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Do you know what your Customers will buy tomorrow? We do

As Retailers continue to increase their investment into data science capabilities, they’re quickly reaching the point at which they can make highly accurate predictions about how shoppers will behave in the future. In this article, dunnhumby’s Vijay Balaji Madheswaran asks what that really means – and how grocery Retailers can turn foresight into real competitive advantage.

From palm reading to astrology, for as long as we’ve been capable of cognitive thought humans have been obsessed with trying to predict the future. Who wouldn’t, after all, like to have advance warning of next week’s winning lottery numbers, or to be able to tell exactly how a decision will pan out before they’ve even made it?

The idea that we could somehow predict what will happen tomorrow is inherently captivating, borne out by the popularity of blockbuster films like Back to the Future and Minority Report. While time-travelling DeLoreans may be some way off yet though, continued advancement in our ability to process and understand data at gigantic scale means that we’re living in an age in which anticipating the future is a very real possibility.

In grocery Retail, data science now gives us the ability to predict shopper behaviours incredibly accurately. With a very high degree of certainty, we can say what someone will buy in a grocery store – and potentially even which store – during the next four weeks. That’s not some future ambition, or some false promise; it’s something that dunnhumby helps Retailers around the world with every single day, using a combination of purchasing and loyalty data alongside sophisticated predictive algorithms.

The logical follow up to that statement, of course, is “so what?”. What does that foresight really enable us to do?

I think that the answer to that question becomes clearer when we look at the typical responsibilities of a Chief Marketing Officer (CMO) within the grocery industry. While specific circumstances will vary from company to company, it’s not unreasonable to suggest that most CMOs are tasked primarily with:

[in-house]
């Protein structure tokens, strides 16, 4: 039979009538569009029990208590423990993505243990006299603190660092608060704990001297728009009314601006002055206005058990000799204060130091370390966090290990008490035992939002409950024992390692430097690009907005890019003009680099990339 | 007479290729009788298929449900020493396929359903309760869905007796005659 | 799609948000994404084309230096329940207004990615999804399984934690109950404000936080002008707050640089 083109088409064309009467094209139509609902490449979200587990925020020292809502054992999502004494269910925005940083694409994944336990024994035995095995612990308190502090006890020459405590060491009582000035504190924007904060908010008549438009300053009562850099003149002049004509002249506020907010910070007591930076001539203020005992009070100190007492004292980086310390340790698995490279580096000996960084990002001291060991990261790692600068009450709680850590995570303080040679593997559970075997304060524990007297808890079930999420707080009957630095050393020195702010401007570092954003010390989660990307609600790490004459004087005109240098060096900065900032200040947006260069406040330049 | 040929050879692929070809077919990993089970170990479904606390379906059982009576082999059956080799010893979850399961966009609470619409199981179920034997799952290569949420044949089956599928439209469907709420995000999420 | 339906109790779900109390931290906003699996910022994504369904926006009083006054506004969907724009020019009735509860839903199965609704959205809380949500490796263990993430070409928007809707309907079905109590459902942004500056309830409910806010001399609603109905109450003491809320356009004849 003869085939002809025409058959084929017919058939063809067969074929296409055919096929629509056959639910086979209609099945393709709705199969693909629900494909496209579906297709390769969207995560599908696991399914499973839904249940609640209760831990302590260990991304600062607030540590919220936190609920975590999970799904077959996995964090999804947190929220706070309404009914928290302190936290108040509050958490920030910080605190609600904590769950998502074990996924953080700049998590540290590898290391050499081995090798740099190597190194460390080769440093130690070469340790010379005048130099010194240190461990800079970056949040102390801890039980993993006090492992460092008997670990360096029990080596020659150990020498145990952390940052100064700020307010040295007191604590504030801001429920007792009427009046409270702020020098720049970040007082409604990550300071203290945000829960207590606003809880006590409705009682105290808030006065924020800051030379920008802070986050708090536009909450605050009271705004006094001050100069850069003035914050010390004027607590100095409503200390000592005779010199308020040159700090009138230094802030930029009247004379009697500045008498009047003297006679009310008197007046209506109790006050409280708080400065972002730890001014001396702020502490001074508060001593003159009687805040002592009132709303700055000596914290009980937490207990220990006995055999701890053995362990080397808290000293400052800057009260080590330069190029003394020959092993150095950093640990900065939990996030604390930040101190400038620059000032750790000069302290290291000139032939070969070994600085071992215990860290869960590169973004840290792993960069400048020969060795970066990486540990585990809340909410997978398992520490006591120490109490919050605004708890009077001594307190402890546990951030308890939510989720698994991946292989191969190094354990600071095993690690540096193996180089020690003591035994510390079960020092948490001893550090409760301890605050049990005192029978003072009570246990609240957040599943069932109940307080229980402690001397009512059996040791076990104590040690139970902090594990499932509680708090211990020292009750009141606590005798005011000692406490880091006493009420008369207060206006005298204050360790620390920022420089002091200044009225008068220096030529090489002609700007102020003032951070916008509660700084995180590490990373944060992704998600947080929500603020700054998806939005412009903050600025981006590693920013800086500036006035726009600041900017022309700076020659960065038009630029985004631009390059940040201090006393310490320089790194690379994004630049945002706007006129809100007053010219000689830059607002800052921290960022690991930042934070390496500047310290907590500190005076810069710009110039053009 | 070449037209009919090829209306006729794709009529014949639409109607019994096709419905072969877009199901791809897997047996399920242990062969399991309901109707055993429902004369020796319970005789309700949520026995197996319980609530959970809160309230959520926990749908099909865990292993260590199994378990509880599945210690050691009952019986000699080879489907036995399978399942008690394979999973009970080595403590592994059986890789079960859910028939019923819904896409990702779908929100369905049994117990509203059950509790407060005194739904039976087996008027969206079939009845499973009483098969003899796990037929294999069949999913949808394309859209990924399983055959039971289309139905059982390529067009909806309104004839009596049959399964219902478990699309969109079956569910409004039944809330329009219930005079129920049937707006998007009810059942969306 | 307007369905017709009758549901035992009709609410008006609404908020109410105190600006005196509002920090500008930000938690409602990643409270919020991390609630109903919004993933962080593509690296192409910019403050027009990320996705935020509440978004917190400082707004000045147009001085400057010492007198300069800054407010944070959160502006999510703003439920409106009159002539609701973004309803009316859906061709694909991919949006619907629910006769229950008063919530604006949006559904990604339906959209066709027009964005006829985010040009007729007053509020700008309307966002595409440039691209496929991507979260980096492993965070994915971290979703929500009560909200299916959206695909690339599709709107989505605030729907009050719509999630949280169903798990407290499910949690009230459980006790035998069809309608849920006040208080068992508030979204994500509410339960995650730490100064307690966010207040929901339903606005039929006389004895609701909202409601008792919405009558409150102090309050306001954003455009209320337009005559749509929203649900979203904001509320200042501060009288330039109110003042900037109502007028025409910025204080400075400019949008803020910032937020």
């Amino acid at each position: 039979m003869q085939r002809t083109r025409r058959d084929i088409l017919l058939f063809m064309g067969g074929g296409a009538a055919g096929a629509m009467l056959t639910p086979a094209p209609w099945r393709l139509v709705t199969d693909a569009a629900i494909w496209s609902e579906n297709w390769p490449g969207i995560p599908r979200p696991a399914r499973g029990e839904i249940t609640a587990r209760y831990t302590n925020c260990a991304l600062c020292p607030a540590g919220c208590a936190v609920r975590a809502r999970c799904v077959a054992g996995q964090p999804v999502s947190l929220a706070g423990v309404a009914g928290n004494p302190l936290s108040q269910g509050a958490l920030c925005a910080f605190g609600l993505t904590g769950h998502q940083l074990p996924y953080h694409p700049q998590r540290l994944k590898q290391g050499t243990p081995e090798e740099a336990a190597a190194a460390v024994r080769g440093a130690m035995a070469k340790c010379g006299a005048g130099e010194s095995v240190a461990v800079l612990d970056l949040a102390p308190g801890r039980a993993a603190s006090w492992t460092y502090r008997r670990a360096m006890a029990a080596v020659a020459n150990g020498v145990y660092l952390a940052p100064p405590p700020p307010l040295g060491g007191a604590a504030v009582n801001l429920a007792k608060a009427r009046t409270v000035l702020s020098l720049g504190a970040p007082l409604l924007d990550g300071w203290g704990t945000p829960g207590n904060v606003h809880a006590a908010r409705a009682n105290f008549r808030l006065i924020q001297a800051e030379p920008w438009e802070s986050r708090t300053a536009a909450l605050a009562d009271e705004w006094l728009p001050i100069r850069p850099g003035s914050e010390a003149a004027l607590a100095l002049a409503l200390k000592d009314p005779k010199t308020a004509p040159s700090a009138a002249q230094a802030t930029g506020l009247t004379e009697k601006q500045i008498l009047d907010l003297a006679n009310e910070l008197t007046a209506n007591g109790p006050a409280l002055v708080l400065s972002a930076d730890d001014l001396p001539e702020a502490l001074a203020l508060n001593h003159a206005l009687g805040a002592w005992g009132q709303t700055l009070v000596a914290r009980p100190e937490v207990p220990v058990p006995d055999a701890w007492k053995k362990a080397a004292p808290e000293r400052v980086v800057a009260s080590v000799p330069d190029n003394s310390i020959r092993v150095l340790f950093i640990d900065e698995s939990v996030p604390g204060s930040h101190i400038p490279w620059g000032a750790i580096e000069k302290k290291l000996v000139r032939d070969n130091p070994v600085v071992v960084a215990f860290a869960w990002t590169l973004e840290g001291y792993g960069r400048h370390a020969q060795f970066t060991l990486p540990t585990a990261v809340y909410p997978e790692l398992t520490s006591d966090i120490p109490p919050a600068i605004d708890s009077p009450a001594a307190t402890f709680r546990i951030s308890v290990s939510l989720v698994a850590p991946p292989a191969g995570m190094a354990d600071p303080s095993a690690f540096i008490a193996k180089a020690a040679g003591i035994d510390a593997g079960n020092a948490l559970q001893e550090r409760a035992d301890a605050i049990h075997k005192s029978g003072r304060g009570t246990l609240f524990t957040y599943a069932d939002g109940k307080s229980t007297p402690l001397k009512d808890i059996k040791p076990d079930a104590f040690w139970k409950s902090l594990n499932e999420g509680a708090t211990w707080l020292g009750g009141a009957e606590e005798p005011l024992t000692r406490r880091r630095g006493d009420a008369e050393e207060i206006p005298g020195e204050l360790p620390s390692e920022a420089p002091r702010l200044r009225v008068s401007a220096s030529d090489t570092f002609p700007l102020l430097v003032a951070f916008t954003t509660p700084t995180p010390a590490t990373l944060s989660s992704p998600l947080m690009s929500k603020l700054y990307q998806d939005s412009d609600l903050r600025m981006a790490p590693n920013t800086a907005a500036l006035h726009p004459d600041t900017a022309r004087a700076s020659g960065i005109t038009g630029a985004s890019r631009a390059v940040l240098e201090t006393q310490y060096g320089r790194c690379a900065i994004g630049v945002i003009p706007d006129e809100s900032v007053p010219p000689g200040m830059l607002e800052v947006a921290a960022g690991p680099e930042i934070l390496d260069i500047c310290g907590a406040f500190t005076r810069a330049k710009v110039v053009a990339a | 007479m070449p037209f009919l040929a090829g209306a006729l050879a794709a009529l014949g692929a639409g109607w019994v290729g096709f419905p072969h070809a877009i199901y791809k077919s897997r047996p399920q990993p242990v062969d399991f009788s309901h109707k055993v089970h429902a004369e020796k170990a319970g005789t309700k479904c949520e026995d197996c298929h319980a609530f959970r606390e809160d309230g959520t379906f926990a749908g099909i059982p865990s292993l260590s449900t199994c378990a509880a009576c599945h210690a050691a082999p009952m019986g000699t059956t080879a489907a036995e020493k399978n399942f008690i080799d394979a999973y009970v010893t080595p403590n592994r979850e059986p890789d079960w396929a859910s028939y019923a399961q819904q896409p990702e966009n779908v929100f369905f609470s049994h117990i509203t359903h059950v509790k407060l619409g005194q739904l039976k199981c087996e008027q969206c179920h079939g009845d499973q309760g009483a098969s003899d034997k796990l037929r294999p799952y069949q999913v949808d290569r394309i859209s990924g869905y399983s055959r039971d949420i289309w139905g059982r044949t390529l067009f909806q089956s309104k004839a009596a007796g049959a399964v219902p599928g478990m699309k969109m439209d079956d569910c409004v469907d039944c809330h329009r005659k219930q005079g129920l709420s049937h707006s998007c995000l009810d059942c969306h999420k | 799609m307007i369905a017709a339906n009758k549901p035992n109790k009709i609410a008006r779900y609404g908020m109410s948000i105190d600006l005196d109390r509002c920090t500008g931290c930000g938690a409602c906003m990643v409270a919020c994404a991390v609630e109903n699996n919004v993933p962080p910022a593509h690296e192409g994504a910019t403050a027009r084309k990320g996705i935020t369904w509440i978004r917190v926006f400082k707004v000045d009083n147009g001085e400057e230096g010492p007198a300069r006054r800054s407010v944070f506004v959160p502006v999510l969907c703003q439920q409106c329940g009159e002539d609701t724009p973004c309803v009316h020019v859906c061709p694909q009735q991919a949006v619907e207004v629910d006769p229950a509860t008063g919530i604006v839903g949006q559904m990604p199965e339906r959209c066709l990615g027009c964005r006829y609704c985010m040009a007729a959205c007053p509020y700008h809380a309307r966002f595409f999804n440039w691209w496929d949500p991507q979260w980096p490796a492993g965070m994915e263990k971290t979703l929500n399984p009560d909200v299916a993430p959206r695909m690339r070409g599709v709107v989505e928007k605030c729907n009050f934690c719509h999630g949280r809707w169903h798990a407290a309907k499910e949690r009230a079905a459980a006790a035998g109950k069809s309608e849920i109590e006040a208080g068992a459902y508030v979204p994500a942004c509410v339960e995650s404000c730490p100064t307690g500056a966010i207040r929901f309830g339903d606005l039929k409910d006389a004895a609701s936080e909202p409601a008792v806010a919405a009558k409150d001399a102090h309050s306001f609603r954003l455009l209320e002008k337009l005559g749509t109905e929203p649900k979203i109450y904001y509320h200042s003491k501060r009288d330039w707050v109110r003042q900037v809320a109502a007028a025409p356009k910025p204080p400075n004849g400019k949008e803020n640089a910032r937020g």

• Helping the business acquire new Customers
  • Maintaining the loyalty of existing Customers
  • Maximising the value of every shopper

Data science – and by extension, behavioural prediction – can have a huge impact on how CMOs deliver on those objectives.

  • Identification and acquisition
    From a data science perspective, acquisition is a little trickier in that Retailers obviously don’t have insight into people who aren’t yet shopping with them. At the same time, third-party data can fill in many of those blanks. More importantly, perhaps, insight into existing shoppers can be hugely useful in terms of helping Retailers understand the “right” kinds of Customers to acquire next.
    Segmentation – the process of breaking down your shopper base into smaller groups – allows you to categorise shoppers in respect to the value they bring to your business. By knowing how high-value shoppers behave, and what their needs are, Retailers can gain a better understanding of what they need to do in order to attract more of them.
  • Rewarding shoppers and maintaining loyalty